I did this nonsense-word poem and the compound-word poem above. 

Ghazal

 

Oh the mixed-up emotions of being back in London

Knowing you never ever can win London

 

At first it seems like a dream of English perfection

But then, you’ve always been good at spin, London

 

Your welcoming arms mask impervious charms

And they say everyone living here’s kin, London

 

How many folks when they dream of a place

Immediately go off and pin London?

 

Grimy streets and houses, all the same old shops

And you really could use some more bins London

 

But then there’s that energy, heady and strong

Delicious dens of vice, carousing and sin London

 

I may have moved on, but your pull is still strong

Feel you under my skin to chagrin, London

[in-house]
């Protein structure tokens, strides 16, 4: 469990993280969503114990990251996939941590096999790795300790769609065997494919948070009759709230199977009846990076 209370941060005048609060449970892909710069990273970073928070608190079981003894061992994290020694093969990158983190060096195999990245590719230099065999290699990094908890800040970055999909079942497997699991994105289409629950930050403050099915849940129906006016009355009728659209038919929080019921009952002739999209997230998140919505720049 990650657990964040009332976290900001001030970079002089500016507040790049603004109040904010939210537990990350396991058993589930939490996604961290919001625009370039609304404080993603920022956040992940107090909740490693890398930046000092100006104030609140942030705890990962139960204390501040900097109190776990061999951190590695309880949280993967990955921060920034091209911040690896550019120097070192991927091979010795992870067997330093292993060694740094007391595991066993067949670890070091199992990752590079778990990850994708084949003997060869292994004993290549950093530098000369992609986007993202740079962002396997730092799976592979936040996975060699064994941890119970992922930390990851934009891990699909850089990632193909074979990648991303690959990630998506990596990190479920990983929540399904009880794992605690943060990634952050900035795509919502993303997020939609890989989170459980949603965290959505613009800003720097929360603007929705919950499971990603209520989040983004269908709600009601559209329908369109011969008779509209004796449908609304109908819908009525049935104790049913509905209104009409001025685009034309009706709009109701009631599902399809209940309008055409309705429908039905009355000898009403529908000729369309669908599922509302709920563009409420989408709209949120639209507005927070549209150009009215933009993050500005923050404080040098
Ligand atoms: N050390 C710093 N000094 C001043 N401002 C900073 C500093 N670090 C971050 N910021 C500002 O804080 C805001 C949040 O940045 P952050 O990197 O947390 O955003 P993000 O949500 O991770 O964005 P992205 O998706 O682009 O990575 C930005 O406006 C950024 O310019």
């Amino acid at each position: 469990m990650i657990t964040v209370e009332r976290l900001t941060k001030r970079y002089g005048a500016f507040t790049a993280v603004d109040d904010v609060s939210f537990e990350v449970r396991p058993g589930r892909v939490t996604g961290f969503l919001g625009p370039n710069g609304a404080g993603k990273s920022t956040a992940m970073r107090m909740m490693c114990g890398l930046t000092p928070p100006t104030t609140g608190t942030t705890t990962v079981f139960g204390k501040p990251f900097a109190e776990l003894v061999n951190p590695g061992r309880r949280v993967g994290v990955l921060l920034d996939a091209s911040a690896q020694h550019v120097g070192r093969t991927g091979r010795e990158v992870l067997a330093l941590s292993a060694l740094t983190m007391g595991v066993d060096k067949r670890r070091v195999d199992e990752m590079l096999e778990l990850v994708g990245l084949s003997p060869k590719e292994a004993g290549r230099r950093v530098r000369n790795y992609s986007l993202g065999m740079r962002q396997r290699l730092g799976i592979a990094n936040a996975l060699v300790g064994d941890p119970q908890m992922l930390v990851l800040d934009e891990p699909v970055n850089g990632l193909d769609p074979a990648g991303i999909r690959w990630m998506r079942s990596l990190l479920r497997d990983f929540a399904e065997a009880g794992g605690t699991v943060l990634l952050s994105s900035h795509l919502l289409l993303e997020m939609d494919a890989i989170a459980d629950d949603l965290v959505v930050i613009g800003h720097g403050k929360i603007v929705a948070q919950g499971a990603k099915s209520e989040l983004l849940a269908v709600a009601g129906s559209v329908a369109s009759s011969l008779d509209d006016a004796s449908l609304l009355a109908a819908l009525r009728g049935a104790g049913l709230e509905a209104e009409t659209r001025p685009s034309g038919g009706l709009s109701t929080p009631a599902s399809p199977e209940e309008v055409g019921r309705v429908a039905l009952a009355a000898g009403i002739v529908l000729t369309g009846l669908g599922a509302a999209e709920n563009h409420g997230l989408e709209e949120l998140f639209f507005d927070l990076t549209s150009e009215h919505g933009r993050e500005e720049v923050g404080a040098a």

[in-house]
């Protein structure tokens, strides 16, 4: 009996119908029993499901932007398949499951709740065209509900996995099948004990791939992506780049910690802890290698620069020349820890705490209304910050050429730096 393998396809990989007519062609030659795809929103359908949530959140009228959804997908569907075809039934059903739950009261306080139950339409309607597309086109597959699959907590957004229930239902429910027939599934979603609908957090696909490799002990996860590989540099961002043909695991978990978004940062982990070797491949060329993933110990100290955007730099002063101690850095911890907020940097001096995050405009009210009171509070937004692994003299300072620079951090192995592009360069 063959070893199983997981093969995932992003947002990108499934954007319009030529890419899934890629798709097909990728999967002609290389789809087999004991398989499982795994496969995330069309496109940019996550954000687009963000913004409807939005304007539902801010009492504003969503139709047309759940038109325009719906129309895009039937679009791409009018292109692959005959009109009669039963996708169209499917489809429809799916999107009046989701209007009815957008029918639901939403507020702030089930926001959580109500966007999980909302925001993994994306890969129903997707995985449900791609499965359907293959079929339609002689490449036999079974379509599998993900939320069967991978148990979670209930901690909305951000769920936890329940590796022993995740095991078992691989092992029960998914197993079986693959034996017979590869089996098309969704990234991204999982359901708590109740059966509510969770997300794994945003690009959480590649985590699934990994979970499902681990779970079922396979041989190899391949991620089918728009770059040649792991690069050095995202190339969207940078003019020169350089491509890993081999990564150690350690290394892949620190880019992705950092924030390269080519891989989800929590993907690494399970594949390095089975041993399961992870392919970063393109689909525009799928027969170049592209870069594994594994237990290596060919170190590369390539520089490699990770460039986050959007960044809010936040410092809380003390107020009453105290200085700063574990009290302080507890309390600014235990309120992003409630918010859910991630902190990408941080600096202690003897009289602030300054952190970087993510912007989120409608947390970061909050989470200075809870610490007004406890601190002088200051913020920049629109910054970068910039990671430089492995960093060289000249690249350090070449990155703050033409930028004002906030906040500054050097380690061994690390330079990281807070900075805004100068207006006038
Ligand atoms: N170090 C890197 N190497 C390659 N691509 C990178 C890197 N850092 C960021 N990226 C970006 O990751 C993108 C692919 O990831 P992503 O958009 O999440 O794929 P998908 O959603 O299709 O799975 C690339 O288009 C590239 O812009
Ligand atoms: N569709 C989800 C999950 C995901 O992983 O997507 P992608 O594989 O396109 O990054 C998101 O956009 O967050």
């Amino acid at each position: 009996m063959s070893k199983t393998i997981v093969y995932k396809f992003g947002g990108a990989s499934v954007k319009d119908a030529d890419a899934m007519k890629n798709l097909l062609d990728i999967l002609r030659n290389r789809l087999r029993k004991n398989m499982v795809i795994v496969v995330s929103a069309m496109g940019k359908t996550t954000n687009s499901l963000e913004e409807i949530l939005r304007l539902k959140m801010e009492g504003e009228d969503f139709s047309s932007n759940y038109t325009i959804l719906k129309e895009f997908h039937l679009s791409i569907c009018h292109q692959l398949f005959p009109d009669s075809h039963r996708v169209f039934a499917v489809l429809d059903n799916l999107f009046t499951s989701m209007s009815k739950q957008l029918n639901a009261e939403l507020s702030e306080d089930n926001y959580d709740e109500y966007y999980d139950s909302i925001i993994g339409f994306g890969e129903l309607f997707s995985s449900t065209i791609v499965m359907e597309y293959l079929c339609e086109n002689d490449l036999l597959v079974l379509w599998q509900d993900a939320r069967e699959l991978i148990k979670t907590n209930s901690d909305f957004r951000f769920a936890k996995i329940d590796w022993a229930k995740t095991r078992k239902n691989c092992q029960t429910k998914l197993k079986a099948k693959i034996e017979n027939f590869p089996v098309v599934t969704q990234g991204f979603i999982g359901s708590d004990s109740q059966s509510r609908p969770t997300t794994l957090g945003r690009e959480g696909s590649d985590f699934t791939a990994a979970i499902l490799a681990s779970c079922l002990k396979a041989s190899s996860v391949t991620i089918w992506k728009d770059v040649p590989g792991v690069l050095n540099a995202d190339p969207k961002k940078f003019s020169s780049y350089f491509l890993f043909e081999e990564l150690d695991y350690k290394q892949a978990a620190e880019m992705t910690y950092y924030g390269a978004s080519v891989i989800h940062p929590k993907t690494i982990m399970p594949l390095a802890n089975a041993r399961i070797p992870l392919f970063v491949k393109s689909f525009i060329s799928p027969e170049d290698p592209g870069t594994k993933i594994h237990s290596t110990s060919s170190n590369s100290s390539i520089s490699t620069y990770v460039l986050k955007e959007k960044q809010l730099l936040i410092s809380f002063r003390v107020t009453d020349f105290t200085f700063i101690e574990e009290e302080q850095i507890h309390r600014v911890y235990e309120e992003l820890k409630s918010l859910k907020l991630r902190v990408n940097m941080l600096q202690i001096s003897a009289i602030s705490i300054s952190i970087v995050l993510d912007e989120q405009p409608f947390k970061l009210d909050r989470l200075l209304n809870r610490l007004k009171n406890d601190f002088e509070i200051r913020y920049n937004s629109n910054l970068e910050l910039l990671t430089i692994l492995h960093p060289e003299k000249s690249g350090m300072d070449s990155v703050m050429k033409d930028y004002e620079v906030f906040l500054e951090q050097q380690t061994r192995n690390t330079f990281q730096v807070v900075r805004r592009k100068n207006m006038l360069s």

And yet I D-Claire, again I am here

Dirty-pretty auld town you’re a djinn, London

 

Today’s prompt was to write a ghazal. The form was originally developed in Arabic and Persian poetry, but has become increasingly used in English, after being popularized by poets including Agha Shahid Ali. A ghazal is formed of couplets, each of which is its own complete statement. Both lines of the first couplet end with the same phrae or end-word, and that end-word is also repeated at the end of each couplet. If you’re really feeling inspired, you can also attempt to incorporate internal rhymes and a reference to your own name in the final couplet. 

This is my first-ever ghazal 🙂